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    I always wondered how the trains were made. Also you should mention about the trains own collision(in the train model) and possibly tell how to shut it down (for people who don't know about it.
     
  4. henke37

    aa henke37

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    Trains don't move from the center. They move from their origin, which just happens to default to the center.

    And I think that it would be nice to know how to do the blinking lights.
     
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  5. takabuschik

    aa takabuschik

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    Thanks. I corrected that now.
    I might add later a part about blinking lights. But not now, I've done enough for today...
     
  6. ChuckSpurgeon

    ChuckSpurgeon L2: Junior Member

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    This is TERRIFIC! Thanks so much for this!
     
  7. Vel0city

    aa Vel0city func_fish_pool

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    One other thing though: if you want the train sound (not the bells, the actual train sound riding and sounding its horn) to actually play from the train you should put your func_tracktrain as the sound location in the ambient_generic. This way the train brush becomes the speaker, otherwise your train sound will only play from the ambient_generic's location.
     
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  8. YM

    aa YM LVL100 YM

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    Important for trains that go around curves:
    The origin is the BACK axle.
    The "distance between wheels" is the distance from the back axle to the front axle.

    The back wheel stays on the track exactly, when the front wheel passes a path_track with a new angle, it starts rotating towards the new angle. It doesn't stay exactly on the path, it just rotates at a fixed speed to the new angle. The result means the front axle drifts a little, but as long as your angles aren't too extreme it's a reasonable approximation.
     
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  9. Adobe WH

    Adobe WH L1: Registered

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    When I put in the output to teleport the train back to the first path_track, it doesnt recognize TeleportToPathTrack and declares the output unfinished.
     
  10. takabuschik

    aa takabuschik

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    That's true, but I find it more intuitive to set the train sound property of the func_tracktrain to the train sound. That's why I wrote that method instead of the ambient_generic method, but they are both valid ways to add the train sound.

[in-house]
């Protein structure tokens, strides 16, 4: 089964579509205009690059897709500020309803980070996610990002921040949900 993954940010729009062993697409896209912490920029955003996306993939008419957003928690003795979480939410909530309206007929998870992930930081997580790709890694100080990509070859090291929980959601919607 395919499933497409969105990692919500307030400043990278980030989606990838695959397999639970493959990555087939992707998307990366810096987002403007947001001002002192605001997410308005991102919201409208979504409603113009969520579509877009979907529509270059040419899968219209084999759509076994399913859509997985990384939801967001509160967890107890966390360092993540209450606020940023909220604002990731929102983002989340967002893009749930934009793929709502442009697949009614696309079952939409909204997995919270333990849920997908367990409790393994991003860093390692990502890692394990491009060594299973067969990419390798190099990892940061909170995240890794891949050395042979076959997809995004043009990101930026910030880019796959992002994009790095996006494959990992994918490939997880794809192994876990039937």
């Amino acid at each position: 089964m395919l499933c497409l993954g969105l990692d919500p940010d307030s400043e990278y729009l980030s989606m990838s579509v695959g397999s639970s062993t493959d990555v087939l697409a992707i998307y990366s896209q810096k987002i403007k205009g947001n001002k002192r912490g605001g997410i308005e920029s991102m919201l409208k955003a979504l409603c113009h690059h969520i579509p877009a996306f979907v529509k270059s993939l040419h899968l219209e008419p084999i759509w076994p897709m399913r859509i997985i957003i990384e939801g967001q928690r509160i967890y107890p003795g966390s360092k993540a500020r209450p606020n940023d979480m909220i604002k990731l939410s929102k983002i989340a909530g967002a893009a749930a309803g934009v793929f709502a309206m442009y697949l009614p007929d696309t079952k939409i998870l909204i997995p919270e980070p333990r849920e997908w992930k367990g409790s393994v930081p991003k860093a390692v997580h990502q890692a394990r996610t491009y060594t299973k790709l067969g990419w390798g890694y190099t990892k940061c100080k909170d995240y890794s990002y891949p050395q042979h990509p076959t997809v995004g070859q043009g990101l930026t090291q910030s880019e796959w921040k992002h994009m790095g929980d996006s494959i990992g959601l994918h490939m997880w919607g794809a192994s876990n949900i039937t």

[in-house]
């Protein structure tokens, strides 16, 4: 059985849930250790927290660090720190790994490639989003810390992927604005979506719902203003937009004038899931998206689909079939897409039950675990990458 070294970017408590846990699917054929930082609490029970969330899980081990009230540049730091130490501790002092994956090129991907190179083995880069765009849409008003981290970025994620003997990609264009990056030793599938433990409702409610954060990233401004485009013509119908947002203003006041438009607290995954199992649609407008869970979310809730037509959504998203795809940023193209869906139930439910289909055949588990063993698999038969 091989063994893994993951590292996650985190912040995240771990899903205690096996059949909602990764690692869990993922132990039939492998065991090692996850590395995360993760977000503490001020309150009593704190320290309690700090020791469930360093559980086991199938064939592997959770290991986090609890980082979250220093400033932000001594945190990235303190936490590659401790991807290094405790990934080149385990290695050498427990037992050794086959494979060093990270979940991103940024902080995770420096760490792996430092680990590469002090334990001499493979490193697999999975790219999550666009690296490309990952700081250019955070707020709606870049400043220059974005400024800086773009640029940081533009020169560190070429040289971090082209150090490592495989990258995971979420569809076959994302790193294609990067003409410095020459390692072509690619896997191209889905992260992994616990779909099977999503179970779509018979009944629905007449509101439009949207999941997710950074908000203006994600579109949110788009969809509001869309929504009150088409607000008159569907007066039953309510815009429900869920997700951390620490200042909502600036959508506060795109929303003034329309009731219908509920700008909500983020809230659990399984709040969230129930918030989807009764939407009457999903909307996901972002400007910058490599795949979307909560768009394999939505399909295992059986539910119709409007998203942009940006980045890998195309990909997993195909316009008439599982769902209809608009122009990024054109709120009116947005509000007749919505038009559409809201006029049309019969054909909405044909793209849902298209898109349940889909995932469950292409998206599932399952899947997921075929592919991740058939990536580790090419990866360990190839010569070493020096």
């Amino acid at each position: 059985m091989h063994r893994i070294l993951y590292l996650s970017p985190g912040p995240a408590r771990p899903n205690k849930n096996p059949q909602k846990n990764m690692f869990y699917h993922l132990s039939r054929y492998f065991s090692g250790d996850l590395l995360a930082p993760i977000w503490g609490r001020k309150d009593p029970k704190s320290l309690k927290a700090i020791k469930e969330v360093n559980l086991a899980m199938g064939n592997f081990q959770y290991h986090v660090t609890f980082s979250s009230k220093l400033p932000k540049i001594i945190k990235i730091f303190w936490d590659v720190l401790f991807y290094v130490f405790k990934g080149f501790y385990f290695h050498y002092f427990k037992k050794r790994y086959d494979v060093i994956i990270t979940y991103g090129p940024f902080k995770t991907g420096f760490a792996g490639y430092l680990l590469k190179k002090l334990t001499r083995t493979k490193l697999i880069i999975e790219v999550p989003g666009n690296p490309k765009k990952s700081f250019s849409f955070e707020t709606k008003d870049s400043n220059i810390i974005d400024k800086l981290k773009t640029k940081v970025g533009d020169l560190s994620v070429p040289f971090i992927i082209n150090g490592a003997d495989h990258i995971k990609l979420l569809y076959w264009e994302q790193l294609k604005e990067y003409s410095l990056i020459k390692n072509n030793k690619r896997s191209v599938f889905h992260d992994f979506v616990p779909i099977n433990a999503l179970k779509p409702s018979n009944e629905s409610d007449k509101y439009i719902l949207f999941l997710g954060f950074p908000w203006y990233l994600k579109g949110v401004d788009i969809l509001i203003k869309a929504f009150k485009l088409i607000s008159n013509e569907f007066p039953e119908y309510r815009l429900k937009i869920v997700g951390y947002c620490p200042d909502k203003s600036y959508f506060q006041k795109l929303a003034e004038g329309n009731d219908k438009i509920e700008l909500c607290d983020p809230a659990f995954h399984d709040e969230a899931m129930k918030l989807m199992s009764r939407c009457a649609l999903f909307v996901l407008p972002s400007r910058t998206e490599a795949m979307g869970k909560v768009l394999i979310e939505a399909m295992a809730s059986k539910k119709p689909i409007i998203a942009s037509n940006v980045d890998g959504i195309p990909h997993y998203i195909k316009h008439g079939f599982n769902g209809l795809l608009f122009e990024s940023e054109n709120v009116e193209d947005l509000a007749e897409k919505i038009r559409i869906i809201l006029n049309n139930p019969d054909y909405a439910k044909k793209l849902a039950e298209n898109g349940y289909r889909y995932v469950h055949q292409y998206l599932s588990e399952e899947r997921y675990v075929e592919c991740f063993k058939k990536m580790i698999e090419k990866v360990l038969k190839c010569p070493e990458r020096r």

Thanks for the information! When I eventually get to writing the expansion I'll add that information as well
     
    Last edited: Aug 6, 2015
  11. takabuschik

    aa takabuschik

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    Make sure you typed everything correctly
    It should say
     
  12. Portalman4

    Portalman4 L1: Registered

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    My train starts backwards. I cannot figure out why. Any ideas?
     
  13. YM

    aa YM LVL100 YM

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    The train needs to face east. That's not the direction of the path, tracks, that's the direction the func_track train is pointing when you make it in hammer.

    The picture from the first post perfectly illustrates this:


     
  14. Portalman4

    Portalman4 L1: Registered

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    [​IMG]
    Everything is set up correctly (as far as I know). I am stealing/inspired by Crash's transportation train idea.
     
  15. YM

    aa YM LVL100 YM

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    Add a path_track before the start (and link it to the starting one) the train will never use this path track but it should correct the angle it uses when it teleports to the first track.
     
  16. Turbo Lover

    aa Turbo Lover Fight me under Glasgow Central Station

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    Does the fact that it rotates at a fixed speed mean that turning accuracy decreases as train speed increases?
     
  17. YM

    aa YM LVL100 YM

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    By fixed speed I mean the speed is constant over the turn. I am not sure if the rotation speed changes with train speed, I'd guess it does but I'd have to check
     
  18. takabuschik

    aa takabuschik

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    Check this out! I updated the tutorial with more information about how to make a train gate, and with two different ways to know when to trigger it to open.
    Link
     
  19. Jawesome99

    Jawesome99 L1: Registered

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    Umm, help?
    [​IMG]
    I followed this guide, step by step. Both trains are in their ending locations but don't ever teleport back. The train bells also keep playing infinitly.
     
  20. takabuschik

    aa takabuschik

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    Make sure that the last path_track has this output, as mentioned in the tutorial
    As for the infinite noise, you'll need something to trigger it to stop. I haven't mentioned it (I would fix it in a second), I'll recommend adding another output for that logic_timer I called "timer", which would be set as follows: